Former CBC journalist and renowned cinematographer Bob Crone, who travelled across the world and earned multiple lifetime achievement awards, died last week, his family said. He was 90.
Family and filmmakers are remembering Crone for his genial attitude and innovation. The cinematographer was an honorary member of numerous industry bodies, and mentored filmmakers from Toronto to Vancouver.
Crone was the first to introduce Steadicams — a camera mount technology that enabled more stable, mobile shots — to the Canadian TV industry, and had his own plane to support his globetrotting adventures — starting in the 1950s with early CBC stalwart Larry Henderson, and continuing to travel well into the 1980s.
He went on to a freelancing career, continuing to file for programs like CBC's The Fifth Estate and other stations like CTV, and was friends with larger-than-life politicians like Lester B. Pearson and Pierre Trudeau in Toronto.
Crone's cinematographic legacy doesn't just tower over the Canadian TV and film industries — it also extends to his family. His son, David, and grandson, Rob, are both cinematographers in their own right.
"I did all the bookings for Bob and David and … they thought that Bob and David were brothers," said Vi Crone, Bob's wife of over 75 years. "They'd call up from LA or New York.
"And I said, well, the younger brother was taught by the older brother," she said, laughing. "Isn't that a riot?"
Vi, also an accomplished filmmaker, accompanied her husband on many of his travels and co-founded a studio in Toronto out of their basement.
"It was 25 rooms when Bob bought it," Vi said. "I don't think I had the kitchen before the studio downstairs."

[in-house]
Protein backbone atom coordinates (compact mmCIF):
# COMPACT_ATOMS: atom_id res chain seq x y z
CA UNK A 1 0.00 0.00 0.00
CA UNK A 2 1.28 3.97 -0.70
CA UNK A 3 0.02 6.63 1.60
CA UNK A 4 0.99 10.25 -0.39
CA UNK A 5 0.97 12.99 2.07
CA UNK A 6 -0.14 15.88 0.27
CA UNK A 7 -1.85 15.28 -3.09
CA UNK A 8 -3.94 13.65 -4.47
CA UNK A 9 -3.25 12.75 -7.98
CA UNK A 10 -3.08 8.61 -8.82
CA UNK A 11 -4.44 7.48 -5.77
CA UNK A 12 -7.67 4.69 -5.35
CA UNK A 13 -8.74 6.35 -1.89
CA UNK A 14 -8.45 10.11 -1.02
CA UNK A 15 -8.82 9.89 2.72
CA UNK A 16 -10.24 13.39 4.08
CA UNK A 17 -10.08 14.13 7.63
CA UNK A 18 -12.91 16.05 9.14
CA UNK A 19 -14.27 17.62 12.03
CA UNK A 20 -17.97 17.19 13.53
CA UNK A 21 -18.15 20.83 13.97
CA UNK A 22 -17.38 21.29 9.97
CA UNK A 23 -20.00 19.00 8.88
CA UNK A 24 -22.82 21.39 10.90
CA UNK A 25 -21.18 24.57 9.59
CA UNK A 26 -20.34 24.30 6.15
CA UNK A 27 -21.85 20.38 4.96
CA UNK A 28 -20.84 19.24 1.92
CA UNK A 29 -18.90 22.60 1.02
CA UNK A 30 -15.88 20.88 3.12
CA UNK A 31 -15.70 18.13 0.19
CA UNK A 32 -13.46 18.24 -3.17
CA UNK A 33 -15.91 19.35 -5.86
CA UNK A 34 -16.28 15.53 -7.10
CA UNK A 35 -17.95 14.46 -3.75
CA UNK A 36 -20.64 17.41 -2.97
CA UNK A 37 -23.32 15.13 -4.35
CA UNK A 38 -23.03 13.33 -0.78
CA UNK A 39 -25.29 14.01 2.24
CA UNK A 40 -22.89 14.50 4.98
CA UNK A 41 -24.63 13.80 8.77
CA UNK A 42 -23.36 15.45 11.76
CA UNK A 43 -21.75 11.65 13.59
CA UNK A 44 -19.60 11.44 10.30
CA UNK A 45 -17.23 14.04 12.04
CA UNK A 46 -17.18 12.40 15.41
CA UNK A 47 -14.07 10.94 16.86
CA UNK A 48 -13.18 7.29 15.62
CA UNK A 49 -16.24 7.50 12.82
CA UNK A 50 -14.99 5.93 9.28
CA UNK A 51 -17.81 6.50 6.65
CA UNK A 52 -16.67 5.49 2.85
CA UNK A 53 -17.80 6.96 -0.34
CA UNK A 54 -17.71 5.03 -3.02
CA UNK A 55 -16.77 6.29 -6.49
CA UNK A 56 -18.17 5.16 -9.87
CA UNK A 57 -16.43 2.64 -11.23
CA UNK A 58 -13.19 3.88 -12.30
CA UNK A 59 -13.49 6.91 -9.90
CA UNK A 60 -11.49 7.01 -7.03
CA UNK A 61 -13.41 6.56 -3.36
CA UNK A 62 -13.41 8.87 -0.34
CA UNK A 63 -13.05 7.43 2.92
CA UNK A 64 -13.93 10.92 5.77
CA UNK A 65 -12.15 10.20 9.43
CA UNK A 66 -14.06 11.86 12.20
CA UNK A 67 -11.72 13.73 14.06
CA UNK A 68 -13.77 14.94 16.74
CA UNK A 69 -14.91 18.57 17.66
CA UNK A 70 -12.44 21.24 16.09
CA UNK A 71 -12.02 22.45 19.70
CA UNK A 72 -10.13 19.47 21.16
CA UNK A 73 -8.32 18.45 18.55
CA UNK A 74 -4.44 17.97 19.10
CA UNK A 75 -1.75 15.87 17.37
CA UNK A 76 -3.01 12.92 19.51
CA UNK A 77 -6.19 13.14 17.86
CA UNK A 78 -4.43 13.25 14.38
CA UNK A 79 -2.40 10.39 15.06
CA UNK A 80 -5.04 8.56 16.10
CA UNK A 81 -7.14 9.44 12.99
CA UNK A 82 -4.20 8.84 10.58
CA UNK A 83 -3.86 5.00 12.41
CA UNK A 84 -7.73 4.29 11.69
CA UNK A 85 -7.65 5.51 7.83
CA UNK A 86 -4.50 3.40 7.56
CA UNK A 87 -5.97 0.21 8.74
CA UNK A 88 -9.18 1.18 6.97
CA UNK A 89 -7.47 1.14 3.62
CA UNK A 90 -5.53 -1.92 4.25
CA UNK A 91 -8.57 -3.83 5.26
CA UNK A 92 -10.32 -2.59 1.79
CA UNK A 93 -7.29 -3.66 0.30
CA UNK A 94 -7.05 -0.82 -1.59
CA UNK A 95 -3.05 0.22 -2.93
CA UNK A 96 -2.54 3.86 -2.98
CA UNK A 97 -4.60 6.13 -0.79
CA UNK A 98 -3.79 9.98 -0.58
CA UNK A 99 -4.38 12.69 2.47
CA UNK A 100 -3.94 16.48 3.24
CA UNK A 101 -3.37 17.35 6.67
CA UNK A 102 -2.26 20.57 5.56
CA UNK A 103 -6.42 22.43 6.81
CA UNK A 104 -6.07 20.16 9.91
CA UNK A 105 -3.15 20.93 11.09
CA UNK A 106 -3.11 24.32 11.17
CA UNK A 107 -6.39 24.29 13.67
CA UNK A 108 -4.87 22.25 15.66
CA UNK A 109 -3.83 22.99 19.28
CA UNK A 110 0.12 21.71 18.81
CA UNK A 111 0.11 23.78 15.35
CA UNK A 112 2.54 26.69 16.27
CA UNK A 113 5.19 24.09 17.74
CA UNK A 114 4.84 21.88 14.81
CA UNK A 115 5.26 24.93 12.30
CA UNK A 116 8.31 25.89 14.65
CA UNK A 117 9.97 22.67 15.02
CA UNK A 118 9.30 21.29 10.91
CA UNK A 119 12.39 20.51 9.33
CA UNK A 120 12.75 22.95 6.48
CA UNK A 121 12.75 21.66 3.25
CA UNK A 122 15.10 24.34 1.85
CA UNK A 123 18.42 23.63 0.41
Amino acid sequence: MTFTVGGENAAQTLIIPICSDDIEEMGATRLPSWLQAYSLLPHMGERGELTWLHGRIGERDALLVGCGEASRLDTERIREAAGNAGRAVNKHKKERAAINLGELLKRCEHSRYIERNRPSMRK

Asked what her husband's lasting legacy would be, the 88-year-old was quick to answer.
"His wonderful spirit and attitude and his loving kindness," she said. "His reassurance that all is well. He never complained."
Bob Crone was born in Toronto on Aug. 7, 1932, where he lived for many decades between travelling the world — to pre-war Vietnam and Cuba, and destinations across Europe and Africa.
In 1957, his film on the Doukhobor community — a group of Russians who settled in Western Canada — on CBC's Close Up won him a Best Documentary Award from Ohio State University.
He would later move to Vancouver as the city became Hollywood North. In the 1980s, he helped operate the Steadicam for numerous feature films, including a Friday the 13th sequel.
He went on to mentor and teach on Steadicam and cinematography. He's won five Genie Awards, now known as the Canadian Screen Awards, throughout his career.
Crone was also an active member of his local Presbyterian church.
He died in West Vancouver on Jan. 12. He is survived by his wife, Vi, son, David, three grandchildren and one great-granddaughter.
Rob Crone, named after his grandfather, said it wasn't the achievements and honours that would define Bob, but how good of a person he was.
"They gave him the nickname 'Smiley' because he … always had a smile on his face no matter what," he said. "Everyone always said he got through everything with the smile, with a really pleasant attitude."
David Crone says he'll remember his father as an innovator. According to the 68-year-old, Bob struck a deal with what was then Pan American Airways to promote their brand in his documentaries.
In return, David said, the airline would fly around supplies for all of Bob's transcontinental shoots.
"I hope that his legacy continues as a very proud Canadian," David said. "A man of great qualities and innovation, of terrific loyalty, of great talent, energy, nerve, guts and courage."
David said his father got a pilot's license after a bad crash injured him and Vi in Pennsylvania in 1963.
Among his numerous escapades on his own plane, David recalls they once had to land on a highway outside Edmonton after technical issues.
"They came out and fuelled the aircraft and the RCMP closed off the highway so we could take off," he said, laughing.
David says the family will now fund a scholarship program at Capilano University in Bob's name for the film course — something he and his dad had talked about over the years.
Vi says her husband's absence will be most felt in the filmmaking community.
"He always had time for teaching people or going out on movie productions," she said. "Managers used to call and say … 'I'm having trouble with the crew on my set. Could Bob come out and see what's wrong with it and tell us a few jokes?'
"And he did … Bob never griped."